Since 1997, UCCP has worked with youth in the Philadelphia region through a number of different programs that not only give them an opportunity to talk about what is happening in their lives, but to figure out ways to change those things as well. Each of UCCP´s programs has a video component.
Temple students in the master's program for film and media arts assist participants in assembling public–service announcements and documentaries about issues that are important to them.
Saeed Briscoe, a junior studying film and media arts at Temple, is a UCCP veteran. For the past 12 years, he has been involved with a number of programs within the organization, including VOICES, the UCCP´s flagship program aimed at high school students. VOICES is a mix of leadership training, civic engagement and media production.
Two years ago, Ferman approached Briscoe about a new program—a youth–oriented news broadcast that would air on public access, called POPPYN (Presenting Our Perspective on Philly Youth News).
"I created POPPYN to counteract the negative depiction of young people of color in the media," Ferman says. "The program gives teens and young adults the opportunity to develop stories about positive things and then present them on a sustained basis."
Part of her plan is to inspire young adults to participate in their communities. Data show that exposure to a creative outlet can be a catalyst: According to a study published by the National Endowment for the Arts in March 2012, low–income youths who are exposed to arts programs during their teenage years are more than twice as likely to volunteer in their communities and 14 percent more likely to vote in a local election than their counterparts with less arts exposure. In addition, they are three times more likely to earn bachelor´s degrees than their peers.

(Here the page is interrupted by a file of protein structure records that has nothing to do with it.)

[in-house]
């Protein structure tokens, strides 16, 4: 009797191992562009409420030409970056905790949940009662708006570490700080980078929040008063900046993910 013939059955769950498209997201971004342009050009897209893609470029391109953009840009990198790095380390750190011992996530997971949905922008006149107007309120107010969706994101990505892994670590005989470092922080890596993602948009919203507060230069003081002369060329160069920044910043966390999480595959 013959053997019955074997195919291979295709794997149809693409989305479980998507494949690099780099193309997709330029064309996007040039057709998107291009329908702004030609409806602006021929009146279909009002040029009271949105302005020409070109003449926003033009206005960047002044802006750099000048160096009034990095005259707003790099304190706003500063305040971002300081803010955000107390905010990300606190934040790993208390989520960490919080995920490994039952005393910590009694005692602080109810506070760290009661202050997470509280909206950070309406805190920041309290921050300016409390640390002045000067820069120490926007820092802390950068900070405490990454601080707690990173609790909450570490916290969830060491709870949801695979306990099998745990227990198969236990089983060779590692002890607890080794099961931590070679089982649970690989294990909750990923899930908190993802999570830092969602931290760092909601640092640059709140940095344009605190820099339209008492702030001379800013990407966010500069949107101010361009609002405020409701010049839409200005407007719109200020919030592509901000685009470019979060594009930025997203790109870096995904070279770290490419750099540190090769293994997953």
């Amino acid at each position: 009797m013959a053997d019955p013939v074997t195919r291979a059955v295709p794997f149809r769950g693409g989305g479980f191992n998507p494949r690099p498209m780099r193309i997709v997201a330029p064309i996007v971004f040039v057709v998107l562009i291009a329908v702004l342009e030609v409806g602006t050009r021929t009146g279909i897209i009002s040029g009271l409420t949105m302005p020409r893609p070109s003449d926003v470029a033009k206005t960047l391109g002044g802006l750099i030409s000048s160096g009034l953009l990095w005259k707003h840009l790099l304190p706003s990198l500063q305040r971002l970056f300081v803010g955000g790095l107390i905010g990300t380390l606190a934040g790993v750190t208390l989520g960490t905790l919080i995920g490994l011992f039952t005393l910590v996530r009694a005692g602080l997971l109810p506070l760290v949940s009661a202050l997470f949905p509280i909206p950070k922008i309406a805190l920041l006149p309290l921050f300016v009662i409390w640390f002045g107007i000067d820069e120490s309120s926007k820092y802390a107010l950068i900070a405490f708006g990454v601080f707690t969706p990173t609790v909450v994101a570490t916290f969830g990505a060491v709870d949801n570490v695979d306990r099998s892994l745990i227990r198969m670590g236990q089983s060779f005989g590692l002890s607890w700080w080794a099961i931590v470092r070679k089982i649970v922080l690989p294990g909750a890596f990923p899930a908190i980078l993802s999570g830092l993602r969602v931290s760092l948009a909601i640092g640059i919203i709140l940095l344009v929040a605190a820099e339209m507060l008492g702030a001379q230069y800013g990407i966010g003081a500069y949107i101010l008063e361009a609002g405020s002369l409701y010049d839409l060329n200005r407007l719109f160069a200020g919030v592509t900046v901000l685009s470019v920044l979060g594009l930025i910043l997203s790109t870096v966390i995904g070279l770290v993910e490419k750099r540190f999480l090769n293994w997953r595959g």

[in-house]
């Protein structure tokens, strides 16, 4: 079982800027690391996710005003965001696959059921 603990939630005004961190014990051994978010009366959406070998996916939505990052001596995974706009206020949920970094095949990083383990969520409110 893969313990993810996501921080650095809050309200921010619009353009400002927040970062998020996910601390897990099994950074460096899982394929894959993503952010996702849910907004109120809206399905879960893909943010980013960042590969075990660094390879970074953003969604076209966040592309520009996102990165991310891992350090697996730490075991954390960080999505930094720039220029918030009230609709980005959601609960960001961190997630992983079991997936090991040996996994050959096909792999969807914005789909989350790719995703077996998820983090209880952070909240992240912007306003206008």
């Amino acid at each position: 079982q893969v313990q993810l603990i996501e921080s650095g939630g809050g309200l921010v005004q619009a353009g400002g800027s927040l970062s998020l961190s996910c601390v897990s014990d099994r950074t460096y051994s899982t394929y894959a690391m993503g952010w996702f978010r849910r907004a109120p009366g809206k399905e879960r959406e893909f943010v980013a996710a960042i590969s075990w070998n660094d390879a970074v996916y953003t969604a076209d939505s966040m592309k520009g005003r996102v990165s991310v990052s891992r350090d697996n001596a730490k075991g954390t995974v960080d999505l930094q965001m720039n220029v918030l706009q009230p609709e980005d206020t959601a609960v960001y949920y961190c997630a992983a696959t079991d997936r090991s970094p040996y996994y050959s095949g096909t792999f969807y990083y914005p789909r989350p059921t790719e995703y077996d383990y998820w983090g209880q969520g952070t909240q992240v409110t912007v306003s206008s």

POPPYN has a year–round production schedule, and new episodes premiere each season. Broadcasts focus on issues such as the National Drop Out Prevention Program (a story Briscoe worked on, during which he met Philadelphia first lady Lisa Nutter), and zero–tolerance policies in schools.
Briscoe says his work with POPPYN exposed him to passionate professionals who guided him and gave him advice.
"POPPYN presents a positive view and sort of knocks those negative stereotypes to the side," he says. "If you tell people they´re bad enough times, they´ll believe it. But if you offer them an alternate viewpoint, it lets them know that that´s not always the case, and that they can do something positive, too."